PNS National Newscast

Audio Activation
"Siri, play the Public News Service (podcast)"
"Hey Google, play the Public News Service podcast"
"Alexa, play Public News Service podcast"
or "Alexa, what's my news flash?" once you set it up in the Alexa app

2020Talks

Audio Activation
"Siri, play the 2020Talks podcast"
"Hey Google, play the 2020Talks podcast"
"Alexa, play Two-Thousand-Twenty Talks podcast"
or "Alexa, what's my news flash?" once you set it up in the Alexa app

Newscasts

PNS Daily Newscast - August 5, 2020 


A massive explosion kills dozens and injures thousands in Beirut; and child care is key to getting Americans back to work.


2020Talks - August 5, 2020 


Election experts testify before the US House that more funding is necessary. And Arizona, Kansas, Michigan, Missouri and Washington state had primaries yesterday; Hawaii and Tennessee have them later this week.

MT Fish and Wildlife Commission Backs Heritage Act

PHOTO: The Fish and Wildlife Commission voted Thursday to endorse the Rocky Mountain Front Heritage Act, which would add acreage to the Bob Marshall Wilderness Complex (pictured). Photo courtesy of Forest Service.
PHOTO: The Fish and Wildlife Commission voted Thursday to endorse the Rocky Mountain Front Heritage Act, which would add acreage to the Bob Marshall Wilderness Complex (pictured). Photo courtesy of Forest Service.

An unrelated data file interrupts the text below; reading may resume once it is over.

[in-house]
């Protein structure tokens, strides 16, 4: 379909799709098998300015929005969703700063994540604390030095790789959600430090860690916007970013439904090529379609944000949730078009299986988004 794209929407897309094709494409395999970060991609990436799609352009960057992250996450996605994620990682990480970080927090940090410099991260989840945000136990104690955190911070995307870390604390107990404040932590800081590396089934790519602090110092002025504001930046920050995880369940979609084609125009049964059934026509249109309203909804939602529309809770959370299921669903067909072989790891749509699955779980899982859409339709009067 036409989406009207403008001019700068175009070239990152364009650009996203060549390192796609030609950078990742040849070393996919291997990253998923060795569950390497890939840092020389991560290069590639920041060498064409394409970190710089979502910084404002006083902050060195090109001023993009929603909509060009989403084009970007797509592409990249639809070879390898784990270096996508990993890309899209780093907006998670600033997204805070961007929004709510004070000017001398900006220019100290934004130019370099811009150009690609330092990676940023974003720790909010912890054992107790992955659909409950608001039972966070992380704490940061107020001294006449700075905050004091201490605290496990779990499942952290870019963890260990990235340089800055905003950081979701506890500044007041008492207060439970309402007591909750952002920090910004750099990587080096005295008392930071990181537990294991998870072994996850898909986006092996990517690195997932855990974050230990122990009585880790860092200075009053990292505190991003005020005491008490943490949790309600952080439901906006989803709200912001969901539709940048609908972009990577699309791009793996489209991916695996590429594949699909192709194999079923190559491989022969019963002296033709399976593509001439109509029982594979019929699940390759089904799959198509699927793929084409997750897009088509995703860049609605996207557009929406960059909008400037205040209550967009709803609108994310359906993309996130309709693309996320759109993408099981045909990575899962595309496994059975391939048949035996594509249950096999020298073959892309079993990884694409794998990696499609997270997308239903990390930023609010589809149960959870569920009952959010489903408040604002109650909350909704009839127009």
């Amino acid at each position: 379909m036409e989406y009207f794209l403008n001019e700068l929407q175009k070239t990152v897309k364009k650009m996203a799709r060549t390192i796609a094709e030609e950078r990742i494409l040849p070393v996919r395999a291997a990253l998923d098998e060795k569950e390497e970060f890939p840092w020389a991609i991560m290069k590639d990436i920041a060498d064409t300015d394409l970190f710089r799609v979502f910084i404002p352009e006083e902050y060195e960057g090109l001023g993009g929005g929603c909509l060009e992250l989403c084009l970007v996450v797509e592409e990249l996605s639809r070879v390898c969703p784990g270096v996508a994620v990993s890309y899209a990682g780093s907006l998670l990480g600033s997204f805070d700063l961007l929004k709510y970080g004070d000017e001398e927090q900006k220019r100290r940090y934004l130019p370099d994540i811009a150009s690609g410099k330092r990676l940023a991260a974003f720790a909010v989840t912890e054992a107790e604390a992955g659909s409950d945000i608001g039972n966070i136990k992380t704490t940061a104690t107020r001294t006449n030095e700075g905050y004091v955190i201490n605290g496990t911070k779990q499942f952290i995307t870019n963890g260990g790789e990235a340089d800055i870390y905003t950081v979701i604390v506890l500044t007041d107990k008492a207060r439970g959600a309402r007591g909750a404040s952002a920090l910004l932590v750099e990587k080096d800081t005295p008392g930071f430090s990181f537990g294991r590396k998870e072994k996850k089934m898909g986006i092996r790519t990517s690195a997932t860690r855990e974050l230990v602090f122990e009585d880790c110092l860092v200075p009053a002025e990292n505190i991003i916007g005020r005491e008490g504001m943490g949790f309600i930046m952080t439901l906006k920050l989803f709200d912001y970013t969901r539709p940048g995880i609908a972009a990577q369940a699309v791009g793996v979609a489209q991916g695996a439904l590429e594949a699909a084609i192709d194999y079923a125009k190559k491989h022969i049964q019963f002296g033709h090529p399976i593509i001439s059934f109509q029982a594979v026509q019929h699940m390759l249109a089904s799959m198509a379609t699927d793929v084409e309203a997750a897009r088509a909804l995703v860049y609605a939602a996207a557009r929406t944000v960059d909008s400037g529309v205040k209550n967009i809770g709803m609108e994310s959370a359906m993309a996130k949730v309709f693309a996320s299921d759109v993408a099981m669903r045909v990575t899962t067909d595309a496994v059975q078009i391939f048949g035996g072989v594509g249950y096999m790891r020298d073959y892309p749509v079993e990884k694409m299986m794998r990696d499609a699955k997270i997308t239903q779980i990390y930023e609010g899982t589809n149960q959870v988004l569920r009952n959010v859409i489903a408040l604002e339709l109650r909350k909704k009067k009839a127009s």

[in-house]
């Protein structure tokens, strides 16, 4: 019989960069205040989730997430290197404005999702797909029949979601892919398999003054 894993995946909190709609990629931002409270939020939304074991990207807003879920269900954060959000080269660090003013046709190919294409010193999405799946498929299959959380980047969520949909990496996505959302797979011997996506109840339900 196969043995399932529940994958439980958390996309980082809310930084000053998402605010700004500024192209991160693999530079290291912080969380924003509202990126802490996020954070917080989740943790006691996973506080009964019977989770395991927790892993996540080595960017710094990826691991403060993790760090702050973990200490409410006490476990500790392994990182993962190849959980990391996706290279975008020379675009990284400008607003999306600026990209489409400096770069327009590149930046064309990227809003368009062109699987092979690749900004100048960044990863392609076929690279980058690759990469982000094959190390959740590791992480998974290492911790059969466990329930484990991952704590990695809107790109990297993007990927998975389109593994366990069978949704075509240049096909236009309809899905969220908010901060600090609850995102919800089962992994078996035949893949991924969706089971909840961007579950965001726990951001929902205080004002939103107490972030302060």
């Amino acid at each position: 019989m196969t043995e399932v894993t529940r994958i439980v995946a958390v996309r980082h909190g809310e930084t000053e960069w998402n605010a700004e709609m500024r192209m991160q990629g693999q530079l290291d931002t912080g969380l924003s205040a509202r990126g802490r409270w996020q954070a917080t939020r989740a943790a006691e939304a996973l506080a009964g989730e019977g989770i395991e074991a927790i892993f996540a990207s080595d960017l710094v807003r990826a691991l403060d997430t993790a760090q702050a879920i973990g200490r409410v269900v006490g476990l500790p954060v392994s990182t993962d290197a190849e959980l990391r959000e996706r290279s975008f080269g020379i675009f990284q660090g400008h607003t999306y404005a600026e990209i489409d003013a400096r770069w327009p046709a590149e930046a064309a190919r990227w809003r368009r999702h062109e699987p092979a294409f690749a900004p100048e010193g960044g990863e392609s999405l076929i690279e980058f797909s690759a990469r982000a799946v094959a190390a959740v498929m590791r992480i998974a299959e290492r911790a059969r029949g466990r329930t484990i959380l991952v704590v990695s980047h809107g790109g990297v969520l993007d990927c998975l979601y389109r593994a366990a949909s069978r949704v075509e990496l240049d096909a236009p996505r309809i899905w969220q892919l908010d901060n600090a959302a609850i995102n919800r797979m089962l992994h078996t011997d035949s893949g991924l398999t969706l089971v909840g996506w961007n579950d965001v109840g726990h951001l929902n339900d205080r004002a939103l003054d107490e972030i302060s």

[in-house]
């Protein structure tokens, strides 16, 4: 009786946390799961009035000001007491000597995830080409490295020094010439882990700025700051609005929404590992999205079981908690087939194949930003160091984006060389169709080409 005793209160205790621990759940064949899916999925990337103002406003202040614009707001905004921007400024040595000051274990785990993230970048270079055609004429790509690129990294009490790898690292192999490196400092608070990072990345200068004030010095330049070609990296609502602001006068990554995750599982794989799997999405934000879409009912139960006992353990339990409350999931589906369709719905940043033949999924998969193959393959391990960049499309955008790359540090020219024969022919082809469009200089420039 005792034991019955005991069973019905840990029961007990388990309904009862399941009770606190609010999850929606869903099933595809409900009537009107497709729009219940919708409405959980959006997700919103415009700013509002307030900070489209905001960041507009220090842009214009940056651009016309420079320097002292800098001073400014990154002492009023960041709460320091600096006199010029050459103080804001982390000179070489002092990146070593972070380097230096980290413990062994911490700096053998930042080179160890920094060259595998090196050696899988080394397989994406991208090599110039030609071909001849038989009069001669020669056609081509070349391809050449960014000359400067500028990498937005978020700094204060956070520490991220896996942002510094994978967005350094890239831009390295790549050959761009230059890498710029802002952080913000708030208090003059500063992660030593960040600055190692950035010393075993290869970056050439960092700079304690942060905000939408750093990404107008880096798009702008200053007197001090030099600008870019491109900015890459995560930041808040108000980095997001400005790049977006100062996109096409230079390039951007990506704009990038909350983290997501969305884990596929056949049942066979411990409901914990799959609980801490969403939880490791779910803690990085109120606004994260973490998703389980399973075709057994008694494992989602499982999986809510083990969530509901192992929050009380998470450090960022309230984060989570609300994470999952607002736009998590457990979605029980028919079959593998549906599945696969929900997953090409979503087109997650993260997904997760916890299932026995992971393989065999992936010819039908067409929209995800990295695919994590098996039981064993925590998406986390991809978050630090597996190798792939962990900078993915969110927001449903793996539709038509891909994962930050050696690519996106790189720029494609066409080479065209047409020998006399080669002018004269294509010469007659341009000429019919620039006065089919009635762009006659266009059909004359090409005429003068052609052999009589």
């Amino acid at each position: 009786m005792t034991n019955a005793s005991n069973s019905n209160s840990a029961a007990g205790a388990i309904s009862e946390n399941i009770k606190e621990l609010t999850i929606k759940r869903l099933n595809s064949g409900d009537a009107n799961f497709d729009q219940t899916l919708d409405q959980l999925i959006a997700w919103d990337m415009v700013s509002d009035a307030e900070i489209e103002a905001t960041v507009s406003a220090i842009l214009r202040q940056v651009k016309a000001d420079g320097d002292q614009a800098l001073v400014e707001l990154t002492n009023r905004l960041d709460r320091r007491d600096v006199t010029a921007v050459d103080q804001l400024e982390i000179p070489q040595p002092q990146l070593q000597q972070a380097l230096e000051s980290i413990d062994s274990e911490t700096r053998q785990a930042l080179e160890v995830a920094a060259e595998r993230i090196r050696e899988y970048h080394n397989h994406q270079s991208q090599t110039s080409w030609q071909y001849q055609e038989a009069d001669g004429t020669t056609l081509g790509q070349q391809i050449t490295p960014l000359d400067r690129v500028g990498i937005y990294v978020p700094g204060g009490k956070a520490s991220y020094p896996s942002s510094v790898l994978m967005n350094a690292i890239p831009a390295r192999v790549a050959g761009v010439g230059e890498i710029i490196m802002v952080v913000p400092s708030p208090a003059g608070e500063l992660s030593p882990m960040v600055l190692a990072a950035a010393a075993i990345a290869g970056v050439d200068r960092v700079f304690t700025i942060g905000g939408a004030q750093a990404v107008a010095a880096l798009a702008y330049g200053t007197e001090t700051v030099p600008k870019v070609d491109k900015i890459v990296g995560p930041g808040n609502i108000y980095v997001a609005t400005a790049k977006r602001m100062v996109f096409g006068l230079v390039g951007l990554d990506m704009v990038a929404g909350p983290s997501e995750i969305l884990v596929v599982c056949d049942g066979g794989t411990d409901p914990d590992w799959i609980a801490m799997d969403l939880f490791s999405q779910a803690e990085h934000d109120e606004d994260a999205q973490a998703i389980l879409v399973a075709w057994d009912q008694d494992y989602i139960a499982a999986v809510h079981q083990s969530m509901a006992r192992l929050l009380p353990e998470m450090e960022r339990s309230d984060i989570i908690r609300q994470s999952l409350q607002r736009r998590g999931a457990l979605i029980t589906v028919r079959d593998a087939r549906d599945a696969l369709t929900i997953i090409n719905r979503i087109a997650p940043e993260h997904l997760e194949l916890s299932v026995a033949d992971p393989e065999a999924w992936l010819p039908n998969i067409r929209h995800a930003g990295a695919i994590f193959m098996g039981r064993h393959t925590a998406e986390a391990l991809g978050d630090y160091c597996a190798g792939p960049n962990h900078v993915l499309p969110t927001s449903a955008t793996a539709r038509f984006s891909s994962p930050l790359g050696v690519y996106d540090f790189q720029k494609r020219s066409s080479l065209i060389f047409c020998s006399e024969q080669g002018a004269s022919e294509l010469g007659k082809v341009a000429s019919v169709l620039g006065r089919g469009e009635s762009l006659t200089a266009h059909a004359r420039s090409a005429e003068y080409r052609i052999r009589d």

April 11, 2014

HELENA, Mont. – Support for the Rocky Mountain Front Heritage Act was unanimous Thursday at the Montana Fish and Wildlife Commission.

The commission voted to endorse the act, noting that the area offers some of the best wildlife habitat in Montana, as well as being home to working cattle ranches.

Nick Gevock, conservation director at the Montana Wildlife Federation, says his group brought the resolution to the commission.

"This unanimous support speaks to the tremendous wildlife values of the Rocky Mountain Front,” Gevock says. “It also speaks to the bipartisan effort on this bill."

The act would add new acres to the Bob Marshall Wilderness Area and designate more than 200,000 acres along the Front as a conservation management area, keeping it open for existing motorized access and grazing.

Gevock says the Front has long been known for high-quality backcountry hunting.

It's home to elk, bighorn sheep, grizzly bears, mule deer and white-tailed deer – as well as non-game mammals and songbirds.

"In a state that values wildlife as much as Montana, our Fish and Wildlife Commission recognized that this is the right thing to do for wildlife and our hunting heritage," he points out.

Another section of the act that Gevock says commissioners found attractive was a focus on limiting the spread of noxious weeds, which aren't good for wildlife or cattle.

U.S. Sen. Max Baucus of Montana first introduced the bill. Now it is sponsored by Sens. John Walsh and Jon Tester.


Deborah Courson Smith/Deb Courson Smith, Public News Service - MT